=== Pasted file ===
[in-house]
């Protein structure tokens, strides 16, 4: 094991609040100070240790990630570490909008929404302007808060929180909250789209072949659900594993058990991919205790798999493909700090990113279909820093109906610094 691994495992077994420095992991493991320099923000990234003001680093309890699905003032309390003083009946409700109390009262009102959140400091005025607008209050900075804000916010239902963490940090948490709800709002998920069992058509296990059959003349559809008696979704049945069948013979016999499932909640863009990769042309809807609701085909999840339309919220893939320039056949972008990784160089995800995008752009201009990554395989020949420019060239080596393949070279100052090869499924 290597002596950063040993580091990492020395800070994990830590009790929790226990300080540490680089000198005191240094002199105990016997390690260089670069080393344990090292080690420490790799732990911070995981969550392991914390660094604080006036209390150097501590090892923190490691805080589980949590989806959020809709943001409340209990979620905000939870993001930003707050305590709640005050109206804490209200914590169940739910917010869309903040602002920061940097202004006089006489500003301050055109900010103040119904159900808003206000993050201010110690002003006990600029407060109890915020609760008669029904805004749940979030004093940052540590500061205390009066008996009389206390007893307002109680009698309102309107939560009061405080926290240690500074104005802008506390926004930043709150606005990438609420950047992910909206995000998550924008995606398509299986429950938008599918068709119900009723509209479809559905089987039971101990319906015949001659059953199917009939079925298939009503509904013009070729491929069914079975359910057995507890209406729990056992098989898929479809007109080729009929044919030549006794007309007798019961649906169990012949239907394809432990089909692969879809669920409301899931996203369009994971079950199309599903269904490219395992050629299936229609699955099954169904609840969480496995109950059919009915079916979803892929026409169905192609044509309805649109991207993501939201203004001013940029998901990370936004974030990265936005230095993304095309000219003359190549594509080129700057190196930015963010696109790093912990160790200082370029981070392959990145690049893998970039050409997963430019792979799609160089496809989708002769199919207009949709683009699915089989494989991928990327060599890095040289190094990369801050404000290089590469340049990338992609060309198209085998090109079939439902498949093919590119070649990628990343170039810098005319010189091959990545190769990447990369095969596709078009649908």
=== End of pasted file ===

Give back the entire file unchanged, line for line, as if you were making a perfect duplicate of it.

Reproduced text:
[in-house]
């Protein structure tokens, strides 16, 4: 094991609040100070240790990630570490909008929404302007808060929180909250789209072949659900594993058990991919205790798999493909700090990113279909820093109906610094 691994495992077994420095992991493991320099923000990234003001680093309890699905003032309390003083009946409700109390009262009102959140400091005025607008209050900075804000916010239902963490940090948490709800709002998920069992058509296990059959003349559809008696979704049945069948013979016999499932909640863009990769042309809807609701085909999840339309919220893939320039056949972008990784160089995800995008752009201009990554395989020949420019060239080596393949070279100052090869499924 290597002596950063040993580091990492020395800070994990830590009790929790226990300080540490680089000198005191240094002199105990016997390690260089670069080393344990090292080690420490790799732990911070995981969550392991914390660094604080006036209390150097501590090892923190490691805080589980949590989806959020809709943001409340209990979620905000939870993001930003707050305590709640005050109206804490209200914590169940739910917010869309903040602002920061940097202004006089006489500003301050055109900010103040119904159900808003206000993050201010110690002003006990600029407060109890915020609760008669029904805004749940979030004093940052540590500061205390009066008996009389206390007893307002109680009698309102309107939560009061405080926290240690500074104005802008506390926004930043709150606005990438609420950047992910909206995000998550924008995606398509299986429950938008599918068709119900009723509209479809559905089987039971101990319906015949001659059953199917009939079925298939009503509904013009070729491929069914079975359910057995507890209406729990056992098989898929479809007109080729009929044919030549006794007309007798019961649906169990012949239907394809432990089909692969879809669920409301899931996203369009994971079950199309599903269904490219395992050629299936229609699955099954169904609840969480496995109950059919009915079916979803892929026409169905192609044509309805649109991207993501939201203004001013940029998901990370936004974030990265936005230095993304095309000219003359190549594509080129700057190196930015963010696109790093912990160790200082370029981070392959990145690049893998970039050409997963430019792979799609160089496809989708002769199919207009949709683009699915089989494989991928990327060599890095040289190094990369801050404000290089590469340049990338992609060309198209085998090109079939439902498949093919590119070649990628990343170039810098005319010189091959990545190769990447990369095969596709078009649908």